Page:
Waxy and self-lubricating, polytetrafluoroethylene is used in buildings where resistance to extreme conditions or low friction is desired. In steam lines, for example, supporting pads of this plastic permit the lines to slide easily over the pads. The temperatures involved have little or no effect. Other low-friction applications include, for example, bearings for girders and trusses. Mechanical properties are only moderately high, and reinforcement may be necessary to prevent creep and squeezeout under heavy loads. These fluorocarbons are difficult to wet; consequently, they are often used as parting agents, or where sticky materials must be handled.
Polyvinylfluoride. This has much of the superior inertness to chemical and weathering attack typical of the fluorocarbons. Among other uses, it is used as thin-film overlays for building boards to be exposed outdoors.
Polyvinyl Formal and Polyvinyl Butyral. Polyvinyl formal resins are principally used as a base for tough, water-resistant insulating enamel for electric wire. Polyvinyl butyral is the tough interlayer in safety glass. In its cross-linked and plasticized  form, polyvinyl butyral is extensively used in coating fabrics for raincoats, upholstery, and other heavy-duty moisture-resistant applications.

Vinyl Chloride Polymers and Copolymers. Polyvinyl chloride is naturally hard and rigid but can be plasticized to any required degree of flexibility as in raincoats and shower curtains. Copolymers, including vinyl chloride plus vinyl acetate, are naturally flexible without plasticizers. Nonrigid vinyl plastics are widely used as insulation and jacketing for electric wire and cable because of their electrical properties and their resistance to oil and water. Thin films are used in geomembranes (Art. 6.11). Vinyl chlorides also are used for floor coverings in the form of tile and   sheet because of their abrasion resistance and relatively low water absorption. The rigid materials are used for tubing, pipe, and many other applications where their resistance to corrosion and action of many chemicals, especially acids and alkalies, recommends them. They are attacked by a variety of organic solvents, however.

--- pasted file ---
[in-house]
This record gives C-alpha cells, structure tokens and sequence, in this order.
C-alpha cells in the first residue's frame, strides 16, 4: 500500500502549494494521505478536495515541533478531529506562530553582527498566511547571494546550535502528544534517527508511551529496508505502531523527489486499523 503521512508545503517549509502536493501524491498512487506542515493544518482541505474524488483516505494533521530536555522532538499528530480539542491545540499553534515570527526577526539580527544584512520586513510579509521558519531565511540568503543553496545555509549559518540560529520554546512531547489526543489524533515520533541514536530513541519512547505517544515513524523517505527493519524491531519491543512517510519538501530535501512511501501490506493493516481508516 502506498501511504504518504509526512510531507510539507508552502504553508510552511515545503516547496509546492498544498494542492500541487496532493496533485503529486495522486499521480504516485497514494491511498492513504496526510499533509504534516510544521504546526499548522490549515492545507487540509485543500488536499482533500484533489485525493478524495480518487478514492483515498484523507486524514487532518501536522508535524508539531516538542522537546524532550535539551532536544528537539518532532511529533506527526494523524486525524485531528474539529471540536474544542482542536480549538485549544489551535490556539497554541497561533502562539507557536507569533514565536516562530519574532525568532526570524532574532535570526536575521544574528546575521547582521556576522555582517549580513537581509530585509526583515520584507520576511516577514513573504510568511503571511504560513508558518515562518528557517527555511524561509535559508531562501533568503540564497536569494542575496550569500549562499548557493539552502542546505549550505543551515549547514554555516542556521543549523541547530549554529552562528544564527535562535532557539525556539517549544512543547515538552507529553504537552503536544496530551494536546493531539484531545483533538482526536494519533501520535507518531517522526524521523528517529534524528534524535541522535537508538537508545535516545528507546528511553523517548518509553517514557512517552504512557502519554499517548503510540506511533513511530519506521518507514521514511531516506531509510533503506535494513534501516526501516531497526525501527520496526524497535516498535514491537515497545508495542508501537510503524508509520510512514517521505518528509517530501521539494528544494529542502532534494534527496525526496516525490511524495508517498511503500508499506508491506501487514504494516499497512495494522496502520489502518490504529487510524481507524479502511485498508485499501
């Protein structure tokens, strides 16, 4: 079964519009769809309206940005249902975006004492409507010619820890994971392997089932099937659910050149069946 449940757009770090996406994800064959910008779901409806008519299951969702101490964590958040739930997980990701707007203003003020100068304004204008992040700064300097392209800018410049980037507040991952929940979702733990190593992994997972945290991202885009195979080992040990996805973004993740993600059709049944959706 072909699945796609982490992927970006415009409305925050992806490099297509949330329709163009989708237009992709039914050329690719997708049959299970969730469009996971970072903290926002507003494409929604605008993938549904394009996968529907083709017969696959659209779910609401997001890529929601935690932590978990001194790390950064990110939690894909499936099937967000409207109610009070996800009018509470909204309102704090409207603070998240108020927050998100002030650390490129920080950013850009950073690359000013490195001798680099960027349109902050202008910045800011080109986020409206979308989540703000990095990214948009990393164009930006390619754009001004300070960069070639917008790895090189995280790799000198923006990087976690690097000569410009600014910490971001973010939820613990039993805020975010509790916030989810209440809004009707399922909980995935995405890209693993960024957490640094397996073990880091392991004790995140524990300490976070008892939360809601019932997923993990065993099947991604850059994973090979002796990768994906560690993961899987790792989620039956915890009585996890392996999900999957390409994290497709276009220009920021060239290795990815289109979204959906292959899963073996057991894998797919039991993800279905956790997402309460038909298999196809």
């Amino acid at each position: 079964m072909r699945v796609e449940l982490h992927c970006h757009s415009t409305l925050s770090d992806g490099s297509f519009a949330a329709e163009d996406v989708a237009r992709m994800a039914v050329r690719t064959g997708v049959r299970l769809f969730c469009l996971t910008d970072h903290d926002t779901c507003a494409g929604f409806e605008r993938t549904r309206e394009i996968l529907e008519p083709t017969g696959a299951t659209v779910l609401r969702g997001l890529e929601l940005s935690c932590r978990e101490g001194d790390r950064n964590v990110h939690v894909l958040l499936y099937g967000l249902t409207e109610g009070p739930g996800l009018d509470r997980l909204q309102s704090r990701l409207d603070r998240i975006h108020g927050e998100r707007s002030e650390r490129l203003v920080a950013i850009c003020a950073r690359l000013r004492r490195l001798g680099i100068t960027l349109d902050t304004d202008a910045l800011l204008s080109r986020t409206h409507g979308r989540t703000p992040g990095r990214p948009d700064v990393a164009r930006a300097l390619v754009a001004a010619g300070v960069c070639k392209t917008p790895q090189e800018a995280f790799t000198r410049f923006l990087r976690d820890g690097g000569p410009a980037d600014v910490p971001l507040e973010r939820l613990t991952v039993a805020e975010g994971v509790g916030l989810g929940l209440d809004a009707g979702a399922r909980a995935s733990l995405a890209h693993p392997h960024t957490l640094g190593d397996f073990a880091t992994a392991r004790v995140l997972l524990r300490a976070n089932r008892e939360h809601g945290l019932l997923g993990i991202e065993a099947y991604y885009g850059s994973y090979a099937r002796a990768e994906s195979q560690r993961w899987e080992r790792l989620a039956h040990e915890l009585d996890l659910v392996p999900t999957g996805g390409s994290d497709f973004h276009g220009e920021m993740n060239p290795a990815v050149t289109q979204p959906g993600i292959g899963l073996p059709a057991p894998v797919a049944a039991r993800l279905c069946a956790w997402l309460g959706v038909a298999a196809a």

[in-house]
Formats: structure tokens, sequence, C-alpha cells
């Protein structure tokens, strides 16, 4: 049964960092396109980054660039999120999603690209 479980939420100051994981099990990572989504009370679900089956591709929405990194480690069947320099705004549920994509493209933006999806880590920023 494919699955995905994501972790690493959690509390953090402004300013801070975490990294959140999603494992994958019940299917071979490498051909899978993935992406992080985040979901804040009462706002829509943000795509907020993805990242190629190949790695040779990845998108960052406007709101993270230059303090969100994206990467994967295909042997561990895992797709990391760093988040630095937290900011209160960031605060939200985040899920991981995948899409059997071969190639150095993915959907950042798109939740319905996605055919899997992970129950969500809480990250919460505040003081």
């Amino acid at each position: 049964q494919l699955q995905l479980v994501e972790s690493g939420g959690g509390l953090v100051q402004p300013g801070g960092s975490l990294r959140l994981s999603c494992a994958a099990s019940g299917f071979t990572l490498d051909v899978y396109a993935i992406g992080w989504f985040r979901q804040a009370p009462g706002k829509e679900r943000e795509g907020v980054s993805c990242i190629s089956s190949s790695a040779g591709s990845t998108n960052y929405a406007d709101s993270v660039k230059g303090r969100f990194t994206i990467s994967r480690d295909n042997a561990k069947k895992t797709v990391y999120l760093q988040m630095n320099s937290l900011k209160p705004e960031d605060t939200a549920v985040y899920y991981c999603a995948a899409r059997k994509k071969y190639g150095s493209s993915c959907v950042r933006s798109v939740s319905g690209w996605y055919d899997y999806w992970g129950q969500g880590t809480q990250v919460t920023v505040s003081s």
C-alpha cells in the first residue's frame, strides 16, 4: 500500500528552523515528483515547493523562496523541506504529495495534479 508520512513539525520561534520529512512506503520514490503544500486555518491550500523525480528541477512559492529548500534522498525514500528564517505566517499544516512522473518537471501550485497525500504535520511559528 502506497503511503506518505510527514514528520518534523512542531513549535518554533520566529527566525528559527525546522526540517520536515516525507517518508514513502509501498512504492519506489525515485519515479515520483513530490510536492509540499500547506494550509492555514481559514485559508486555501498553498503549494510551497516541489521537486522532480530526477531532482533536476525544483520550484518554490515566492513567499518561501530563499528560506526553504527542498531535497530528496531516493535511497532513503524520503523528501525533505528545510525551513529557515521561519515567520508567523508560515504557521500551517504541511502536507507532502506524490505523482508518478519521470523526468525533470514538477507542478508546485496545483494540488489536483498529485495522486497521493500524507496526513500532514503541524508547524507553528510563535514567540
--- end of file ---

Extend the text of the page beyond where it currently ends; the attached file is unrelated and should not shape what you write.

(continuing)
Like all thermoplastics, they soften at elevated temperatures.
Vinylidene Chloride. This material is highly resistant to most inorganic chemicals and to organic solvents generally. It is impervious to water on prolonged immersion, and its films are highly resistant to moisture-vapor transmission. It can be sterilized, if not under load, in boiling water. It is used as pipe for transporting chemicals and geomembranes (Art. 6.11).

Nylon. Molded nylon is used in increasing quantities for impact and high resistance to abrasion. It is employed in small gears, cams, and other machine parts, because even when unlubricated they are highly resistant to wear. Its chemical resistance, except to phenols and mineral acids, is excellent. Extruded nylon is coated onto electric wire, cable, and rope for abrasion resistance. Applications like hammerheads indicate its impact resistance.
Polystyrene. This is one of the lightest of the presently available commercial plastics. It is relatively inexpensive, easily molded, has good dimensional stability, and good stability at low temperatures; it is brilliantly clear when transparent and has an infinite range of colors. Water absorption is negligible even after long immersion.
Electrical characteristics are excellent. It is resistant to most corrosive chemicals, such as acids, and to a variety of organic solvents, although it is attacked by others. Polystyrenes as a class are considerably more brittle and less extensible than many other thermoplastic materials, but these properties are markedly improved in copolymers. Under some conditions, they have a tendency to develop fine cracks, known as craze marks, on exposure, particularly outdoors. This is true of many other thermoplastics, especially when highly stressed. It is widely used in synthetic rubbers.